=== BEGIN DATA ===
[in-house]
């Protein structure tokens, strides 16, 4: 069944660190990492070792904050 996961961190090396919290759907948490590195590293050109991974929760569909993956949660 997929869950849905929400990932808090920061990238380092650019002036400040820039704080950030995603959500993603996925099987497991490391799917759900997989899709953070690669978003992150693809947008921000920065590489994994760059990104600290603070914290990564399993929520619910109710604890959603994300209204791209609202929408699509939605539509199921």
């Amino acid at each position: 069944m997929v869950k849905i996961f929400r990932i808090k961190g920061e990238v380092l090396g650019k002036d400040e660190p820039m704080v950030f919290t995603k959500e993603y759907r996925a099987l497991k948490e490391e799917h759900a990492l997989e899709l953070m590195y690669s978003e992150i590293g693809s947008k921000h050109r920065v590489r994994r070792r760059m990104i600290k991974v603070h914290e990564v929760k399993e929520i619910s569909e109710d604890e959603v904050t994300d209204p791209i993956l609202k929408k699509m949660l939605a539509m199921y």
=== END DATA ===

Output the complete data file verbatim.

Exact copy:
[in-house]
């Protein structure tokens, strides 16, 4: 069944660190990492070792904050 996961961190090396919290759907948490590195590293050109991974929760569909993956949660 997929869950849905929400990932808090920061990238380092650019002036400040820039704080950030995603959500993603996925099987497991490391799917759900997989899709953070690669978003992150693809947008921000920065590489994994760059990104600290603070914290990564399993929520619910109710604890959603994300209204791209609202929408699509939605539509199921």
């Amino acid at each position: 069944m997929v869950k849905i996961f929400r990932i808090k961190g920061e990238v380092l090396g650019k002036d400040e660190p820039m704080v950030f919290t995603k959500e993603y759907r996925a099987l497991k948490e490391e799917h759900a990492l997989e899709l953070m590195y690669s978003e992150i590293g693809s947008k921000h050109r920065v590489r994994r070792r760059m990104i600290k991974v603070h914290e990564v929760k399993e929520i619910s569909e109710d604890e959603v904050t994300d209204p791209i993956l609202k929408k699509m949660l939605a539509m199921y």